|There are five dragons guarding the walls of Yu Yuan. Each of them has four claws.
There are two stories told about the claws. The first is that when the garden was first built, someone told the Emperor that the dragons at Yu Yuan were Imperial dragons with five claws. The Emperor wasn't very happy about it because certain symbols are reserved for Emperors such as golden tiles on roofs, certain shades of the colors purple and yellow, and dragons having five claws - the symbol of the Emperor's power. The Pan family appeared to be threatening his sovereignty. An emissary was sent to Shanghai to investigate.
Advance warning came to Pan Yunduan and an advisor suggested a simple solution. When the emissary arrived, the dragons no longer had five claws, but four. It was explained to the emissary that they were not dragons at all since they only had four claws, but were snakes.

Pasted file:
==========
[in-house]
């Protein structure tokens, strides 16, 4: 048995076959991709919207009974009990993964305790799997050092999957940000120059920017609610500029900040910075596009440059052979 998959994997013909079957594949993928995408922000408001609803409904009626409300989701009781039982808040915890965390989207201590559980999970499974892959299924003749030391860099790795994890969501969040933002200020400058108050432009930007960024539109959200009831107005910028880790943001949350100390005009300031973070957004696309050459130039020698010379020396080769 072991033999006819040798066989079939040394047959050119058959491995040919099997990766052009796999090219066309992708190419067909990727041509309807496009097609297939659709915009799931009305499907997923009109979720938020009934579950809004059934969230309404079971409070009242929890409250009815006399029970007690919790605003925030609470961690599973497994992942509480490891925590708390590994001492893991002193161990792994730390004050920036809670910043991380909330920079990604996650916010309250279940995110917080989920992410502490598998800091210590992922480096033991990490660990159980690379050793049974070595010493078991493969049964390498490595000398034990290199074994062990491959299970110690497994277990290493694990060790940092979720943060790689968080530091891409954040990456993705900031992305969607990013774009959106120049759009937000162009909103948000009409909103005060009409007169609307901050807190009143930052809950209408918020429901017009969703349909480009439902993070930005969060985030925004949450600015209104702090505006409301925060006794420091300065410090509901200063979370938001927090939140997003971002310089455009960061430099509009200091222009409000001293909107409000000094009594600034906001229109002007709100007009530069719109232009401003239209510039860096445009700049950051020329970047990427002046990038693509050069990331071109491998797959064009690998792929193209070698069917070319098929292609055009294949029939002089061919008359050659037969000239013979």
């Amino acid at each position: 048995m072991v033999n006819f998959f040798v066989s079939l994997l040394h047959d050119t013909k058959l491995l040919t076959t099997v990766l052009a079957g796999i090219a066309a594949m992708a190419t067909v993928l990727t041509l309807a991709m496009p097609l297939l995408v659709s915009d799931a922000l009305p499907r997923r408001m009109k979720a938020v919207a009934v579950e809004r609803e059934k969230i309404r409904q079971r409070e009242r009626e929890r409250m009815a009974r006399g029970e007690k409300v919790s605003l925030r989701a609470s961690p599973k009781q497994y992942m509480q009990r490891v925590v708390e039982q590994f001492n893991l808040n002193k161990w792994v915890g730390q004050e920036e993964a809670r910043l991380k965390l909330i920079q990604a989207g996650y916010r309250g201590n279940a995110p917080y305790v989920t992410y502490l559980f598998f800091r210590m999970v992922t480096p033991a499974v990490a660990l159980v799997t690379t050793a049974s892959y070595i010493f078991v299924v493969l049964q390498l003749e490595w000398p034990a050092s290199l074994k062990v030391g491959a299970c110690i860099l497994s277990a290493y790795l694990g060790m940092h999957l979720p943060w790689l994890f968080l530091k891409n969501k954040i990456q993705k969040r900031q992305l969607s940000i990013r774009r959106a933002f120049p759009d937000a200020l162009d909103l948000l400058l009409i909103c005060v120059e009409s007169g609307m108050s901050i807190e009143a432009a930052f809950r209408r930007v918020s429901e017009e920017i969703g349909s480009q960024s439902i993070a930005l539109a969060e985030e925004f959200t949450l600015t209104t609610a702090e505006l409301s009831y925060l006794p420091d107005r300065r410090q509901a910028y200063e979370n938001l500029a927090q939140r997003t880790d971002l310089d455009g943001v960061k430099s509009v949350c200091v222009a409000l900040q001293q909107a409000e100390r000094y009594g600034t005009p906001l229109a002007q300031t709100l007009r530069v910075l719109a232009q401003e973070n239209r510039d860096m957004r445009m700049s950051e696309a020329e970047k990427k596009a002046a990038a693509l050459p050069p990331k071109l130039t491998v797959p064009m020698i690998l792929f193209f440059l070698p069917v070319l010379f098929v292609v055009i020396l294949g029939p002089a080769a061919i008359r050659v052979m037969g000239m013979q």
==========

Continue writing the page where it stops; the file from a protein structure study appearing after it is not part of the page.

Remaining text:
The second story is not as interesting. Dragons have three, four and five claws in China. The common Han dragon has four claws, the Japanese dragon traditionally has three. Frequently, dragons at Imperial Chinese sites have five, but not always. The five claw dragon is traditionally reserved for the Emperor. It is unlikely that two such high-ranking and scholarly ministers as Pan En and Pan Yunduan didn't know this and would tempt fate and certain displeasure. The likelihood is that the five dragons on the dragon wall were designed with four claws, and that they were considered dragons, not snakes.
China Index >> History of Shanghai and Suzhou Region >> Yu Yuan
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Last update: February 2007
© Marilyn Shea 1996, 1999, 2002, 2007